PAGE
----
As a freelancer, and somebody who runs a few websites, I regularly log in and out of different online accounts.
Pinterest. Twitter. Facebook. LinkedIn. Websites. AdWords. AdSense. The list goes on and on.
All this logging in and out is a real time-suck and let’s be honest, a pain in the ass.
I’ve just discovered a better way to manage multiple Pinterest, Twitter, Facebook and other online accounts and today I’m going to share it with you. And it’s so simple to set up too.
All you need is the Chrome browser (download it here if you’re not already using it) and a laptop. As far as I can tell, this doesn’t work on the mobile version of Chrome (at least that’s the case for me).
Setting up multiple profiles in Chrome
What we’re going to do is setup multiple personas/profiles in the Chrome browser.
Chrome has this useful feature that lets you create multiple profiles, enabling you to open the browser several times, each as a different persona, and each with it’s own set of bookmarks in the bookmarks bar and extensions.
For example, my default profile is the one I use for everything related to running my business. When I open this profile, Chrome automatically opens up this website, Twitter and LinkedIn in different tabs (notice I don’t open Facebook? I save the ultimate distraction for a personal profile).
I have other profiles for clients and projects and each one of those opens up the tabs I need to manage those accounts, and each one of them has its own set of bookmarks.
I’m sure you can see how useful this is if you manage multiple online accounts and don’t want to keep logging in and out of them all day long.
Here’s the step-by-step process for creating multiple accounts on Chrome.
Look for the three little dots in the top right hand corner of Chrome. Click them and choose Settings from the drop down menu.
Scroll down to the People section and click Add Person.
Now it’s time to create the user:
- Choose an avatar and click on it.
- Change Person 1 to a name that means something to you such as the name of your website or your client’s name.
- Untick the box next to “Create a desktop shortcut for this user” if you don’t want to create a shortcut on your desktop.
- If you want to control the websites this person visits (handy if you’re doing this for your kids), tick the box. I’ve never done this as I’ve no desire to control the sites I’m visiting this way. The grey block covers my email address. When you do this, you’ll see the email address associated with your Google account.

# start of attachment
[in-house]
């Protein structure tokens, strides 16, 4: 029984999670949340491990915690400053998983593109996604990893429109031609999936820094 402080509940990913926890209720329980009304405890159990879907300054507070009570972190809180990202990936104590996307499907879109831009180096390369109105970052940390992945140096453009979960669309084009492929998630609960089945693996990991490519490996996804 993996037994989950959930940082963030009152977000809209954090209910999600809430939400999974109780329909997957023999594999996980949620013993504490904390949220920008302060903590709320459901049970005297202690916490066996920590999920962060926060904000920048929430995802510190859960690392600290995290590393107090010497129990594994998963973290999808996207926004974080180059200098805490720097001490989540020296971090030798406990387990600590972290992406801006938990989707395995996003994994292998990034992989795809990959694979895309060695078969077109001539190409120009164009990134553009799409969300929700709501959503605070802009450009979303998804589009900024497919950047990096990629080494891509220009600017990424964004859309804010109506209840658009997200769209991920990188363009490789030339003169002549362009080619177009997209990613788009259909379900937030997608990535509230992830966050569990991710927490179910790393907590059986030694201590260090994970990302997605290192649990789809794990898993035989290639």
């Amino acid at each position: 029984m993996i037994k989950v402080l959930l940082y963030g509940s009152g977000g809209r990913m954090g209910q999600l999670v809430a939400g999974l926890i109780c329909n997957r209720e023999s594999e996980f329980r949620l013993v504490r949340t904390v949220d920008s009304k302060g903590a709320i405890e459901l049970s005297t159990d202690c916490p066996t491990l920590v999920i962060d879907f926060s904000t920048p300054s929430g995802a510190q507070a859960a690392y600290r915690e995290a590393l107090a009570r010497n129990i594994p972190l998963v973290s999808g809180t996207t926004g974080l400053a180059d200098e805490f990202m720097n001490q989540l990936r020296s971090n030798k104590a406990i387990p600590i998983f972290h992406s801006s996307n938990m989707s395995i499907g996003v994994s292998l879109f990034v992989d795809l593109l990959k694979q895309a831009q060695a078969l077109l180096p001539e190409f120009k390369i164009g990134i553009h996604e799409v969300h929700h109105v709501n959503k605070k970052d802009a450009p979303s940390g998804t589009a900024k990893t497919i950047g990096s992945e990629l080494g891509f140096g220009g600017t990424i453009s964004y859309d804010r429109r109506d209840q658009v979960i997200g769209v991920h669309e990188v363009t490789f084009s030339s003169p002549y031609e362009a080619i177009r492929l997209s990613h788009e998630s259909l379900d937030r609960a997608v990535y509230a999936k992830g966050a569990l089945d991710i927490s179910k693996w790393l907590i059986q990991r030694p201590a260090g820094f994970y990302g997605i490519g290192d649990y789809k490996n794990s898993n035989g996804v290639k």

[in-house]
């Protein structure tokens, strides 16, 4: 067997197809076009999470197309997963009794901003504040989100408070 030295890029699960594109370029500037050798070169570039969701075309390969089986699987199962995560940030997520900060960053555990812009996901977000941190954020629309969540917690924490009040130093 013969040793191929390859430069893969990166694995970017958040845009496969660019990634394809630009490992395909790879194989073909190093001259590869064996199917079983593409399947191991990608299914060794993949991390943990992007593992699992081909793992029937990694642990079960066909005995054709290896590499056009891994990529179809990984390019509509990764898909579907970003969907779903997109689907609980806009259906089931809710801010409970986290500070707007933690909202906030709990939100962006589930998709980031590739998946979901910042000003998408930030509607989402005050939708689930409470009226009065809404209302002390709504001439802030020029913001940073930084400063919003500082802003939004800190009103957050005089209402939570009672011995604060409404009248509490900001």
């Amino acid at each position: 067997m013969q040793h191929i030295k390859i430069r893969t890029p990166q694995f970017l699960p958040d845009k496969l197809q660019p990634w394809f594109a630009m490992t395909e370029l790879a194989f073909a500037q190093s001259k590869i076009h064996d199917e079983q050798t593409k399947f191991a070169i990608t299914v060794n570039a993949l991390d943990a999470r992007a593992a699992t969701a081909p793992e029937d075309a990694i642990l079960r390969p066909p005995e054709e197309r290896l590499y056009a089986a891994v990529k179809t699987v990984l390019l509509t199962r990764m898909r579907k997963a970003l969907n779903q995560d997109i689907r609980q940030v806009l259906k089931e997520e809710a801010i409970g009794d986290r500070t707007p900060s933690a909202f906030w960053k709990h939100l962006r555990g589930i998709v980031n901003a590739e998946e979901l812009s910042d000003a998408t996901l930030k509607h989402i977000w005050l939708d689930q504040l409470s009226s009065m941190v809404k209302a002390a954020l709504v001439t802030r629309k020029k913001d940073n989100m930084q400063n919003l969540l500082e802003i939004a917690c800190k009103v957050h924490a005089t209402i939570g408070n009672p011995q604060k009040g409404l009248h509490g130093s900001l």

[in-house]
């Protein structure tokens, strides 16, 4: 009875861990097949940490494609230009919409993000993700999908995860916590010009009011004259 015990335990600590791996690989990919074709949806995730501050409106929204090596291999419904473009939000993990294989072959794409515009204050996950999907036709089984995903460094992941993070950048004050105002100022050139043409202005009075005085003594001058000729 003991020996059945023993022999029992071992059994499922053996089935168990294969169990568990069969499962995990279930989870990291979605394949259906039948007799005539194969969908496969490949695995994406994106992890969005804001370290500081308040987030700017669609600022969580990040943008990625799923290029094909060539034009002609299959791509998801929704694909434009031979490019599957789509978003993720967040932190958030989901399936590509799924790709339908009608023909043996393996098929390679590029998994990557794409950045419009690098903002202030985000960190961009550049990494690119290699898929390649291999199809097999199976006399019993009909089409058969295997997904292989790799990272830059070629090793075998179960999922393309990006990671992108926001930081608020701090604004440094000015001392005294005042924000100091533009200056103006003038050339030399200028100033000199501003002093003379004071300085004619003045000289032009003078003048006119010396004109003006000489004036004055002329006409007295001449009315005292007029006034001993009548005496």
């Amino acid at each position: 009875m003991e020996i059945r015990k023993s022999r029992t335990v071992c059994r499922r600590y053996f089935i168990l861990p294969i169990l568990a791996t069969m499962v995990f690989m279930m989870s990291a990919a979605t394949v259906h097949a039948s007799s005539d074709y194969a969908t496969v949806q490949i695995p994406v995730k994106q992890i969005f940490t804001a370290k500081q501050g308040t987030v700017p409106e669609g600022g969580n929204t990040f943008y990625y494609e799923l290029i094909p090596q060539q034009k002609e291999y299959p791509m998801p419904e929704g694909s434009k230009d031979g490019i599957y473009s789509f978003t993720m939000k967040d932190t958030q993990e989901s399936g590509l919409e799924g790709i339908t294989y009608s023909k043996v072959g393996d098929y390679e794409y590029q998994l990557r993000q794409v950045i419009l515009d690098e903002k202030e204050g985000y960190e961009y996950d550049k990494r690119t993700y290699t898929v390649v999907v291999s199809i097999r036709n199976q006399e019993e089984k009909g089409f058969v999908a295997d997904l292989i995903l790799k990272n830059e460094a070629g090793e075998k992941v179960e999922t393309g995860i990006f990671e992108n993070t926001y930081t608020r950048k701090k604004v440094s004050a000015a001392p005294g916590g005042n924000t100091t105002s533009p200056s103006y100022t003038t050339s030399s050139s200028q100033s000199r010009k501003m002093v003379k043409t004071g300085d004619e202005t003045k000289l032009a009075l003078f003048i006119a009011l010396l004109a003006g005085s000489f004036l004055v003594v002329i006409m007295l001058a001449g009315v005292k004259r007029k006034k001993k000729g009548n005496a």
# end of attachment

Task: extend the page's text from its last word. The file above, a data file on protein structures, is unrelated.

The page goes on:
- Once you’ve completed each section, click on Add so Chrome can create a brand new persona for you.
What you’ll see next is a bare-bones version of Chrome. There won’t be any bookmarks, extensions or history. Essentially, you’re starting again as the profile you’ve just created.
What you should notice is the name of the new profile in the top right corner. In this example, it’s Stephen 2.
Now, log into the accounts you want to use (Pinterest, Twitter etc). Save your passwords as you go. You might also want to set up the browser so the important sites open when the browser starts (saving even more time and increasing your productivity levels). To do that, go to Settings again (see Step 1) and click on the Set Pages link in the On startup section.
Add the sites you want, or open all the sites in different tabs and click on Use current pages. A word to the wise on this – typically, the more you add, the longer they take to open. When you’re done, click on OK and take it for a test run.
To switch between the profiles, right click on the profile name and choose the one you want to switch to.
I know it’s a bit of a pain setting this up, but it’s worth it if you find yourself switching between multiple accounts every day.
What do you think? Do you already use this or a similar method to handle multiple accounts? If you don’t, can you see yourself using it? I’d love to hear your thoughts. There’s plenty of space in the comments section.